Last year I attended a course named “cyberpsychology” and was surprised by many facts I have not known before, although I had unknowingly experienced them myself. Something that I could not express accurately while the theories that I learned helped me give meaning to my emotion, which helped me to get to know myself better. Therefore I would like to share a theory of cyberpsychology-FOMO, fear of missing out.

What is FOMO?

First of all, the concepts of cyberpsychology need to be clarified: It is “the study of the human mind and behavior and how the culture of technology, specifically, virtual reality, and social media affect them.” 

Do you have the situation that you checked the updates and posts of friends frequently on social media like you were addicted to it? Even more so when you missed some social events and activities, you would feel lost or left out. Then you may experience “FOMO, fear of missing out”. According to the Oxford English Dictionary, FOMO is “Anxiety that an exciting or interesting event may currently be happening elsewhere, often aroused by posts seen on social media.

Are you suffering from FOMO?

In fact, I used to experience this feeling but found it is hard to realize that I was anxious. When frequently taking out the mobile, browsing updates on social medias, am I just bored and killing time or suffering from FOMO? A method of judgment is to repeatedly confirm the meaning of doing so until I figure it out. Ask yourself if you can stay away from social medias for one day? Three days? Or simply do an experiment and let yourself not watch the phone. If you feel obviously empty or even anxious, or feel that you have missed the opportunity to earn one million, then there is a high probability that you suffer from FOMO. 

What causes FOMO?

However, what causes FOMO? According to Andrew K., FOMO could be attributed to situational or long-term deficits in psychological needs satisfaction. According to uses and gratifications theory, people use social media to obtain information and connect to others so that social media use increased. Furthermore, FOMO is characterized by the desire to stay continually connected with what others are doing. So as long as people cannot keep in touch with others or get information constantly, this demand will not be satisfied, then anxiety will form.

I realize that keeping on being focused on the friends’ updates does not make me feel satisfied or meaningful afterwards. It will not only take my attention, which prevents me feeling other good things in my life but also let me easily be swallowed up by negative emotions after comparing the “real self” with the “virtual other” – although I know that people are selective in presenting themselves on social media. So how can we get rid of FOMO?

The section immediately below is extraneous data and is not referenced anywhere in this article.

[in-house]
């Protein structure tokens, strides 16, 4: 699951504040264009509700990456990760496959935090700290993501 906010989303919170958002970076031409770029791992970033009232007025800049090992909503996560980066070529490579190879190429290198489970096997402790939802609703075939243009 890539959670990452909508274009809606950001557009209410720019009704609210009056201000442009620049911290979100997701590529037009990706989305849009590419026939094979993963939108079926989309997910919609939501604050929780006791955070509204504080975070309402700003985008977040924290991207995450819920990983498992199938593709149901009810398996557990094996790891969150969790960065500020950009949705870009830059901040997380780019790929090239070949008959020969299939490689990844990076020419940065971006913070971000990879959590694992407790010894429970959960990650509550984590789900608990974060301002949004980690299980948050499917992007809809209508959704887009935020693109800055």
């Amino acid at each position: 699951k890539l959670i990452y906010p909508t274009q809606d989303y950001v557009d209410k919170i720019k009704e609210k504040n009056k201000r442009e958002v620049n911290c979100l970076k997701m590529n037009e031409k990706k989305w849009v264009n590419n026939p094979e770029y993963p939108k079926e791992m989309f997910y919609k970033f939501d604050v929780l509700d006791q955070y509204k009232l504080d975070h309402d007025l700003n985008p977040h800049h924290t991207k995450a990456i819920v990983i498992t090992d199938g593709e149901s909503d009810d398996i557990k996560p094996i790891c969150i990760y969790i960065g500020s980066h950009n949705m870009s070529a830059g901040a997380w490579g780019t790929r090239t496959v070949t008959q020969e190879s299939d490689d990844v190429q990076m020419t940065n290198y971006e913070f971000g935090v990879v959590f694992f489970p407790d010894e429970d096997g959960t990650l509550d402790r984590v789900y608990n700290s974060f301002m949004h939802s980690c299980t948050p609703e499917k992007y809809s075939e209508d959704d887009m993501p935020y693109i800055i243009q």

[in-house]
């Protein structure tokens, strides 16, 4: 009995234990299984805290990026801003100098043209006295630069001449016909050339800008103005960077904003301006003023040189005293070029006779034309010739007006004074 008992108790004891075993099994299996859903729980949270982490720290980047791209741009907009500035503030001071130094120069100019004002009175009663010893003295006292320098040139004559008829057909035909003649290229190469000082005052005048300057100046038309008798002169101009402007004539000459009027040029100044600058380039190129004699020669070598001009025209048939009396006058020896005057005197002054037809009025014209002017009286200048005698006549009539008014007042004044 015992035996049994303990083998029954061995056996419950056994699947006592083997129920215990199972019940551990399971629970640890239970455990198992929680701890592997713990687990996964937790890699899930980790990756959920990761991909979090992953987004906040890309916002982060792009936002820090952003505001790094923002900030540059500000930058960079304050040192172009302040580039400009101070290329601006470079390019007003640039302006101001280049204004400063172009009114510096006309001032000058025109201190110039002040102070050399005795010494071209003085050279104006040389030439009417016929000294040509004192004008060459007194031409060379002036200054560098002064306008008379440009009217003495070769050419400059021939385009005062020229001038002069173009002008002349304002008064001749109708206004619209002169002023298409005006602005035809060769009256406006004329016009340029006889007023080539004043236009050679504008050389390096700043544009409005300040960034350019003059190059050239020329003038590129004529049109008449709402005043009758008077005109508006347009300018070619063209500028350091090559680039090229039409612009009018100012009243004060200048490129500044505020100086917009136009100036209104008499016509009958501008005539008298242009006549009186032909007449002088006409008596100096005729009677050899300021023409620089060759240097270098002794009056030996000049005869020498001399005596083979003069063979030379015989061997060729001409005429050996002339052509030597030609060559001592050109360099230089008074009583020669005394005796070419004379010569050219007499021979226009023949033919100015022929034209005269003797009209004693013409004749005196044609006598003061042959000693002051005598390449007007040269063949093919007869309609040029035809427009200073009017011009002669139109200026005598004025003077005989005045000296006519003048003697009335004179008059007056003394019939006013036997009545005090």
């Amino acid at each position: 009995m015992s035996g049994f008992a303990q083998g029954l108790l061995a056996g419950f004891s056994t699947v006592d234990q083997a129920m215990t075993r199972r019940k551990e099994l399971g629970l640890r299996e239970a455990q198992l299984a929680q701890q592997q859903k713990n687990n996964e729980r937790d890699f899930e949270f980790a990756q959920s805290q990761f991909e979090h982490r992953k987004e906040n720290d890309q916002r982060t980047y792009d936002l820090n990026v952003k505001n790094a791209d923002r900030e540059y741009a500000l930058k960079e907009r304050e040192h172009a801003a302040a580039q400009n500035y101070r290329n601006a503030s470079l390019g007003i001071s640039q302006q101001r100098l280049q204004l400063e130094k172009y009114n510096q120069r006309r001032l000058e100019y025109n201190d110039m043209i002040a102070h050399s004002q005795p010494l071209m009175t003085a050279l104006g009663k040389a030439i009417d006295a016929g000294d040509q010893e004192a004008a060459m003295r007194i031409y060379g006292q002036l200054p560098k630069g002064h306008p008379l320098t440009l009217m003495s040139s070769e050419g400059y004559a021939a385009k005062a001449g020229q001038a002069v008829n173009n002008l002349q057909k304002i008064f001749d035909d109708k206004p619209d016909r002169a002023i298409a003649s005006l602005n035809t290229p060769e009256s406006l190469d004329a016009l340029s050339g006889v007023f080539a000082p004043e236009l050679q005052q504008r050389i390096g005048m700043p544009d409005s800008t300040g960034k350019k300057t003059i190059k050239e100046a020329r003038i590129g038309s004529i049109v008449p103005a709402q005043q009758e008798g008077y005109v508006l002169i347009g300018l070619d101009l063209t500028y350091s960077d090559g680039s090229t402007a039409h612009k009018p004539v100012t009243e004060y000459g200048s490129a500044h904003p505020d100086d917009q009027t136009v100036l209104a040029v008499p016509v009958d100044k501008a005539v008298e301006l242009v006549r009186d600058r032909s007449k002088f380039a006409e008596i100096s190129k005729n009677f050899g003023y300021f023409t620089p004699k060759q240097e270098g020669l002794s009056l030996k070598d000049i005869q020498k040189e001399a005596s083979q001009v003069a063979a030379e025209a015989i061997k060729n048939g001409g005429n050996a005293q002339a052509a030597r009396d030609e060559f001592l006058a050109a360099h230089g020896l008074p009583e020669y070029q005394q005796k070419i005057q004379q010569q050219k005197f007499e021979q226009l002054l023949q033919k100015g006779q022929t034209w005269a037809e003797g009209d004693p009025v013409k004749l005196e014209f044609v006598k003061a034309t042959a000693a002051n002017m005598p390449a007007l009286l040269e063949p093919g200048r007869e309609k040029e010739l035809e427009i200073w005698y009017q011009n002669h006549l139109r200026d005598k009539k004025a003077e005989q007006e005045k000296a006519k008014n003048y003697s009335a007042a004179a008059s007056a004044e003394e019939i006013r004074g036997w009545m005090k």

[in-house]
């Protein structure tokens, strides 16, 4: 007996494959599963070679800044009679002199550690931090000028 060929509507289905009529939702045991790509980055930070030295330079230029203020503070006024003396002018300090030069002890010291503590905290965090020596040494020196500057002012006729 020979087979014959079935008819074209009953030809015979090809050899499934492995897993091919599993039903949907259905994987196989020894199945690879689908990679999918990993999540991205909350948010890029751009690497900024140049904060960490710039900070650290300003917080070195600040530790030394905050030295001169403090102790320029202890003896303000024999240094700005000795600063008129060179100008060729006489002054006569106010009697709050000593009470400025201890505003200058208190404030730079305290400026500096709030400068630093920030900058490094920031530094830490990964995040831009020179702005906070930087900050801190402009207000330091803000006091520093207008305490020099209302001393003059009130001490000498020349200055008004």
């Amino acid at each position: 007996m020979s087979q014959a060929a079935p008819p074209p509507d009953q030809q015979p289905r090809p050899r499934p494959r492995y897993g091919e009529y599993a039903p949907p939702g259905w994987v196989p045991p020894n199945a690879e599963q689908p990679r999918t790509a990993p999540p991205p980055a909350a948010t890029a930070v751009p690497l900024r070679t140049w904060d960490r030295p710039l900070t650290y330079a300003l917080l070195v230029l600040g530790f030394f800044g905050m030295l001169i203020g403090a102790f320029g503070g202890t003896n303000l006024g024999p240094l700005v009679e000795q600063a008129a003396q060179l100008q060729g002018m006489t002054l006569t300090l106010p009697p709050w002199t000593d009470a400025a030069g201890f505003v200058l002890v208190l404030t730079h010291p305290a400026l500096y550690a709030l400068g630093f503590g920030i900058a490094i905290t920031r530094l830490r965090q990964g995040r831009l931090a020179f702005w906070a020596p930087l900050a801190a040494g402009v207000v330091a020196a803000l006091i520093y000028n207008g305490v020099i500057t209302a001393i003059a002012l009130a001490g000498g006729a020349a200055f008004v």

How can we get rid of FOMO?

From my point of view, it is important for us to have our own real life. In other words, we should pay more attention to what really exist than something virtual.

Since we often use social media to connect with others, try to create connection to others offline, which may help you to reduce reliance on the network.  

What is more, be brave to make decisions and take responsibility of it. This is according to Dan Ariely, who says, we become afraid that we’ve made the wrong decision about how to spend our time, which also causes FOMO. It is true that searching information through social media is an advisable choice to help us make optimum decision. But it does not mean that we always need to or have ability to get all related information showed online. Therefore, to avoid the fear of making ‘wrong’ decisions, we should have a mentality that is “not afraid of making mistakes”. In my opinion, making mistakes can correct some details we do not realize and help us to go better and further, other than failure. At least for me, right now is the golden age of making mistakes.  

Last but not least, young adults’ mental health status need to be valued, and understanding the relevant content of psychology is a way. Before I knew this theory, I only had such emotions and I did not know that this was actually an expression of anxiety. I think it is more complicated to understand a certain emotion if you do not know an expression for it. So when my unspeakable feelings are defined by the language, it is a shock to me as I have a strong resonance. But After that I am able to search the causes, influences, and especially solutions to my mental problems. Through this process it allows me to learn how to use language to express some abstract things and let me have a better understanding of myself, which is the magic weapon to discover and solve psychological problems.

Illustrations by Unna Takalo

Sources

Blascovich, Jim; Bailenson, Jeremy. Infinite reality: avatars, eternal life, new worlds, and the dawn of the virtual revolution (1st ed.). New York: William Morrow. ISBN 978-0061809507.
Anderson, Hephzibah (16 April 2011). “Never heard of Fomo? You’re so missing out”. The Guardian. Retrieved 6 June 2017.
Przybylski, Andrew K.; Murayama, Kou; DeHaan, Cody R.; Gladwell, Valerie (July 2013). “Motivational, emotional, and behavioral correlates of fear of missing out”. Computers in Human Behavior. 29 (4): 1841–1848. doi:10.1016/j.chb.2013.02.014.
Amichai-Hamburger, Y. & Ben-Artzi, E. (2003), “Loneliness and internet use”, Computers in Human Behavior, 19 (1): 71–80, doi:10.1016/S0747-5632(02)00014-6
Park, N.; Kee, K. F. & Valenzuela, S. (2009), “Being immersed in social networking environment:Facebook groups, uses and gratifications, and social outcomes”, CyberPsychology & Behavior, 12 (6): 729–733, doi:10.1089/cpb.2009.0003, hdl:2152/41155, PMID 19619037
“Fear of Missing Out (FOMO)” (PDF). J. Walter Thompson. March 2012. Archived from the original (PDF) on June 26, 2015.
Wortham, J. (April 10, 2011). “Feel like a wall flower? Maybe it’s your Facebook wall”. The New York Times.